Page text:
Low levels of testosterone, or “low T,” can affect both men and women. Testosterone, the primary sex hormone in males, is mainly formed in the testicles, allowing men to develop a deep voice, large arms, and body hair. The development of sperm also requires testosterone.
It can have a dramatic effect on men, both physically and psychologically, if testosterone levels drops — known as low testosterone or “low T.” According to MedlinePlus, natural testosterone levels in healthy men range from about 300 nanograms per deciliter (ng / dL) to 1,000 ng / dL.
The normal range is wide and varies according to age. The lower end of “standard” may be lower for older men than for younger men. This progressive decline of testosterone is sometimes referred to as male andropause.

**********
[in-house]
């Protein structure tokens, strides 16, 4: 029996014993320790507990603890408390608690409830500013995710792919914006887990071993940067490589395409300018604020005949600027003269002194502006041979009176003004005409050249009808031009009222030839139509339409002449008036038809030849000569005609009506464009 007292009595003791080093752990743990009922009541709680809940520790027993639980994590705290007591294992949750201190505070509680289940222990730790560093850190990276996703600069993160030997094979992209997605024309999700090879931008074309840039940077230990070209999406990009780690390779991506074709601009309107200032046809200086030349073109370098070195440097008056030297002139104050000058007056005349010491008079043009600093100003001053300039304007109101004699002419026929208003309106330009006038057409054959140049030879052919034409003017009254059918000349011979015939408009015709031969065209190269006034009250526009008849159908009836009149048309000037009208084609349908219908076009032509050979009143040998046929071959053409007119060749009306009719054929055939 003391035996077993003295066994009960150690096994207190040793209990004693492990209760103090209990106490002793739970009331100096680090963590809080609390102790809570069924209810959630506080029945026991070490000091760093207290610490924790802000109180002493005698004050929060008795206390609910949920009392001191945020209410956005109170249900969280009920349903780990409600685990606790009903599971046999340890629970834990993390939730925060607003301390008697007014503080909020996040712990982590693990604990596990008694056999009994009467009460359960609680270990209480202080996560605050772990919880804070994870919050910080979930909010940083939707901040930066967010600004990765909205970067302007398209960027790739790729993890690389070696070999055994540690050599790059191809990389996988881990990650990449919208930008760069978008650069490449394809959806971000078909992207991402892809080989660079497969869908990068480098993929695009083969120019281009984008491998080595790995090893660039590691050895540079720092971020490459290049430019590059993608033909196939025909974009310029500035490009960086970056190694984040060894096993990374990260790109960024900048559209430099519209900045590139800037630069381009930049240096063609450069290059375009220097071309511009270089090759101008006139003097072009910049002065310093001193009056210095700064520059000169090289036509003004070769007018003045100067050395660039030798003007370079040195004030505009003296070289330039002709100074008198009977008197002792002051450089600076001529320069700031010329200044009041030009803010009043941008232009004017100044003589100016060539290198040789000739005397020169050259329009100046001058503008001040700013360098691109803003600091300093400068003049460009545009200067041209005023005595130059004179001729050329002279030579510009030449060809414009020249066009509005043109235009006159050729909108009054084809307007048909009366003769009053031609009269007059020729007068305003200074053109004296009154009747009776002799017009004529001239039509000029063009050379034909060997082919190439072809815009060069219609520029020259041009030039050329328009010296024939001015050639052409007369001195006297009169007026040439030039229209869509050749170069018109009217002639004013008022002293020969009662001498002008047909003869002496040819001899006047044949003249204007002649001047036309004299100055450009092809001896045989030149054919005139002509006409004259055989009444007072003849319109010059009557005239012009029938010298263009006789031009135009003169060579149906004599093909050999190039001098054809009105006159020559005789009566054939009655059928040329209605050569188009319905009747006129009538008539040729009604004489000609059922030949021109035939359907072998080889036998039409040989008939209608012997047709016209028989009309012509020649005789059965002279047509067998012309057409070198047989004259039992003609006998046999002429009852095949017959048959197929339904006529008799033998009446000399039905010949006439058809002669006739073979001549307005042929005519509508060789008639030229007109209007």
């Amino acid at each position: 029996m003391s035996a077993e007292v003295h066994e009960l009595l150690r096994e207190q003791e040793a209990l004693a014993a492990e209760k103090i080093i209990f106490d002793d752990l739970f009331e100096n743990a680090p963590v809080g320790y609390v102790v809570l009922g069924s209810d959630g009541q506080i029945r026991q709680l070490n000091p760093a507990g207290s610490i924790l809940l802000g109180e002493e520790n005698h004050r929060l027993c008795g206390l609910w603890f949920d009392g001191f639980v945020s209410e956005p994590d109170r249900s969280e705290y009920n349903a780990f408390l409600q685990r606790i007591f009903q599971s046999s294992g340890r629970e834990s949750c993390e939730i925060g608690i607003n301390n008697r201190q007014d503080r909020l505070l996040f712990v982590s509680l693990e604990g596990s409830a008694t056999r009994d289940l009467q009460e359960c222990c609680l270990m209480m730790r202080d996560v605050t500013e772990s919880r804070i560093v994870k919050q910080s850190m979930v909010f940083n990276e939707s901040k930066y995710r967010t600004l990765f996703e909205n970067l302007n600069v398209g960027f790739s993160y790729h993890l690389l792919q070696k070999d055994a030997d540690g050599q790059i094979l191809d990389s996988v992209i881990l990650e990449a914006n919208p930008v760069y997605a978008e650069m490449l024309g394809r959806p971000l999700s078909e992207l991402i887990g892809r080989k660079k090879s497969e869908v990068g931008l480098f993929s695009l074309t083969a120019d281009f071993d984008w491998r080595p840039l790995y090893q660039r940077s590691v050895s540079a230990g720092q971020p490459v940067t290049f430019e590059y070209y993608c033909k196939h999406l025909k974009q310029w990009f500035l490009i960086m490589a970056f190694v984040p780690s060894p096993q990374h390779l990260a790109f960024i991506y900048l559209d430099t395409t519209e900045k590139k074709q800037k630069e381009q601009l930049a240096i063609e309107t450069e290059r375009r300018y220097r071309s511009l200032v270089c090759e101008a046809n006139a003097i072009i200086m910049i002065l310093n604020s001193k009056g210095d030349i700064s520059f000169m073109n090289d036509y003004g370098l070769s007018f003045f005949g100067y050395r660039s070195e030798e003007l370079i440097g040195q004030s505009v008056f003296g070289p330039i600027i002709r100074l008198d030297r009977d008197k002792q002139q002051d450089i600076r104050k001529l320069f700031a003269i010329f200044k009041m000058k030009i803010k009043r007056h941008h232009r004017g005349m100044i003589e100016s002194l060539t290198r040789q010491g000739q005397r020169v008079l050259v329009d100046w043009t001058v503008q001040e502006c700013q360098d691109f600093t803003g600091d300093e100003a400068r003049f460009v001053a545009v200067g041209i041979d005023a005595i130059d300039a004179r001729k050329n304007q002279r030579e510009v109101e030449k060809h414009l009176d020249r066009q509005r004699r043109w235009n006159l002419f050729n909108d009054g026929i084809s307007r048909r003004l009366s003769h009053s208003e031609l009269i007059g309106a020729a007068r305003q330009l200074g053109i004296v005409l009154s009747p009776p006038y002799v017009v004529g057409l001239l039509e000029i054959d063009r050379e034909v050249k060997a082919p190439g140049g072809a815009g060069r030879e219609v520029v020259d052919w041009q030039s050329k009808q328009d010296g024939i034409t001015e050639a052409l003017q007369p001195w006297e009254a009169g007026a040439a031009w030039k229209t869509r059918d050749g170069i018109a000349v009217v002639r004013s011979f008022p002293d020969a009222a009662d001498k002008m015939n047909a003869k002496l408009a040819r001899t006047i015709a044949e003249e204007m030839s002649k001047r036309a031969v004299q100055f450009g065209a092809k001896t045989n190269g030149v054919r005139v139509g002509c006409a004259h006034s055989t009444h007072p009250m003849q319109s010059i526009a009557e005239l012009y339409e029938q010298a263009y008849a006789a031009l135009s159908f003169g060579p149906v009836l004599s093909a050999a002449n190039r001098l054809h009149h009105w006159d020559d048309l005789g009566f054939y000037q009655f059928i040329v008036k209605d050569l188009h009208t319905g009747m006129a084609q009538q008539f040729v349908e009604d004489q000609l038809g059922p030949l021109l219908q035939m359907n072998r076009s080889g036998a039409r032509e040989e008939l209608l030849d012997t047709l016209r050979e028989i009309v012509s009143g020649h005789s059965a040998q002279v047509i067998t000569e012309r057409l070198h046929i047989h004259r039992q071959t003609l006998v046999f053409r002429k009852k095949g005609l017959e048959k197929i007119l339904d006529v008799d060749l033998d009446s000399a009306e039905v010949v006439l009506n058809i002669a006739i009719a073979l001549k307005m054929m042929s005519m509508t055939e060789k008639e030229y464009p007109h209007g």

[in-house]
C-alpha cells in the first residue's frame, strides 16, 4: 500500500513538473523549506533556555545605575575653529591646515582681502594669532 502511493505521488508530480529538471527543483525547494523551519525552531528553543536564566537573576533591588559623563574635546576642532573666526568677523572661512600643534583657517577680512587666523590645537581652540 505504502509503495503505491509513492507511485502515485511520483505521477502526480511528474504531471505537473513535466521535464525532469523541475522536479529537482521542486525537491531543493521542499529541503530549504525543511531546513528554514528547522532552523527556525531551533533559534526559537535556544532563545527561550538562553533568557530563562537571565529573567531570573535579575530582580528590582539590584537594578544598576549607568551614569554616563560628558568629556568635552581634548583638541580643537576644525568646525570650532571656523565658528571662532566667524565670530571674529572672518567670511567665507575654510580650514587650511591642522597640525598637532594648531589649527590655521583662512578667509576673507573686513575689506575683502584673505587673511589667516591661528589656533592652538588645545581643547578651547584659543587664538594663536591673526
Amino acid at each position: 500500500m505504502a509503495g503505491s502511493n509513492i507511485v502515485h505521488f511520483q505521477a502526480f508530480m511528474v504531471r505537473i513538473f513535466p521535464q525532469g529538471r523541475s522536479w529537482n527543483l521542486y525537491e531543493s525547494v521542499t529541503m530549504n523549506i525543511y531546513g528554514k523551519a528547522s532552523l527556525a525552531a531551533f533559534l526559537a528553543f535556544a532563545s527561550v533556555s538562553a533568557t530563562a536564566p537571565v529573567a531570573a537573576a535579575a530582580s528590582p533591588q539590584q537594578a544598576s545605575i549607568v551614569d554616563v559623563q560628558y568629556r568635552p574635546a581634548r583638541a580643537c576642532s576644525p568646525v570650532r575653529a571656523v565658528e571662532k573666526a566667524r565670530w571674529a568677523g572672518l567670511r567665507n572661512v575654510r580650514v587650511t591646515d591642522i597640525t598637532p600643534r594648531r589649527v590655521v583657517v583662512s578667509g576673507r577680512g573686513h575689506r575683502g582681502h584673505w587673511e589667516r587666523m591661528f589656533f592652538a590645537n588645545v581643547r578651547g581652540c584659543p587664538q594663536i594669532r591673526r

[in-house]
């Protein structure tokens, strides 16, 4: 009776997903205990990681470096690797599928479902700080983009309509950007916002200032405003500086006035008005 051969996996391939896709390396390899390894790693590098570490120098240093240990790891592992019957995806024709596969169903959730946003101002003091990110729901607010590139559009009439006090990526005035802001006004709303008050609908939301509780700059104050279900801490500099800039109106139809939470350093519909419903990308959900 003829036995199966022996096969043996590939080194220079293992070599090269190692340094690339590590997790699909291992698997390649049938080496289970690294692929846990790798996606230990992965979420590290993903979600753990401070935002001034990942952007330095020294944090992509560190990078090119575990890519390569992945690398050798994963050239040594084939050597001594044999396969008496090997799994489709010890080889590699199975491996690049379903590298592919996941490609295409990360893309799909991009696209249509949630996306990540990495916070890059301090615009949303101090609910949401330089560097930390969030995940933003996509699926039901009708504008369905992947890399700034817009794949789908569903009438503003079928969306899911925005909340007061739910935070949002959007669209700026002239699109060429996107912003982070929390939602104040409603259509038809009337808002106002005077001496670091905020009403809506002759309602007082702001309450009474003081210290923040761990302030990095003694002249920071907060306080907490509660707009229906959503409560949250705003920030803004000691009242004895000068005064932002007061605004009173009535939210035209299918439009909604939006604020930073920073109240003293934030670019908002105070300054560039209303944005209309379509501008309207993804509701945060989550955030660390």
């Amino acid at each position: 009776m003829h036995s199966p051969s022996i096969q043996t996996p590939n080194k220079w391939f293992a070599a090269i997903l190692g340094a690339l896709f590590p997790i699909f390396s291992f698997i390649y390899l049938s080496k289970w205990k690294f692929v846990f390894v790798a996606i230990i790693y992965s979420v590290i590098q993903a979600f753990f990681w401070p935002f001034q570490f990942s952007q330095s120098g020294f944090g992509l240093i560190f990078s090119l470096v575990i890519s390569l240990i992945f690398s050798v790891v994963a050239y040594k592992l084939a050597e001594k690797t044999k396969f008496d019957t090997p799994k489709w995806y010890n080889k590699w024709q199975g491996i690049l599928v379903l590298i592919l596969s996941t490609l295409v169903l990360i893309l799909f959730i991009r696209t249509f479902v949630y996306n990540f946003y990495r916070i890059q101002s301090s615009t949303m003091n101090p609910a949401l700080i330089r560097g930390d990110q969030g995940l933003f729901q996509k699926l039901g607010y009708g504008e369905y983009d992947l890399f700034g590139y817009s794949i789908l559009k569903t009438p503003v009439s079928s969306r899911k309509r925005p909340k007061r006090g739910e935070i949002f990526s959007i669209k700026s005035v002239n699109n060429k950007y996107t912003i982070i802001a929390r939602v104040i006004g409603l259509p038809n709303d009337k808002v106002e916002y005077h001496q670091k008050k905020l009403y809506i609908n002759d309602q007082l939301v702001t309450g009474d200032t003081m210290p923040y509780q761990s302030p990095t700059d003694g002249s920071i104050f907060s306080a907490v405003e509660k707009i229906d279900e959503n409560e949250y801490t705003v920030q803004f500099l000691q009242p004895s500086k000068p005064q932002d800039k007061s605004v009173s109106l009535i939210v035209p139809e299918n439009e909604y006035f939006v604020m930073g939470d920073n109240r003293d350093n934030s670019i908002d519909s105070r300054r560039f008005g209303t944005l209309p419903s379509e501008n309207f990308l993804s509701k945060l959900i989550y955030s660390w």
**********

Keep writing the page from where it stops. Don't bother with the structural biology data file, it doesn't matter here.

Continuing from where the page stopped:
Hypogonadic signs include:
- Poor desire for women.
- Erectile Dysfunction (ED).
- Sparse hair on the neck or on the chest.
- Breast tissue development.
- When testosterone levels in the body drop with age, men can develop fatigue as well.
- Sex drive diminished.
- Concentrating challenge.
- Changes in habits of sleep.
Such signs are non-specific, though, meaning can cause them, not just low testosterone.
Male hypogonadism is diagnosed on the basis of testosterone level effects, blood tests, and other laboratory tests as needed.
For people who are obese or have an underlying medical condition like diabetes that can relate to low T, losing weight or treating the underlying condition also leads to normalization of testosterone levels.
Several advertising dollars have been spent in recent years to support testosterone replacement therapy for middle-aged men with problems such as exhaustion and low libido.
Nonetheless, whether it is necessary or acceptable to treat these people with testosterone is a matter of some debate. Many physicians endorse it firmly, while others are much more wary.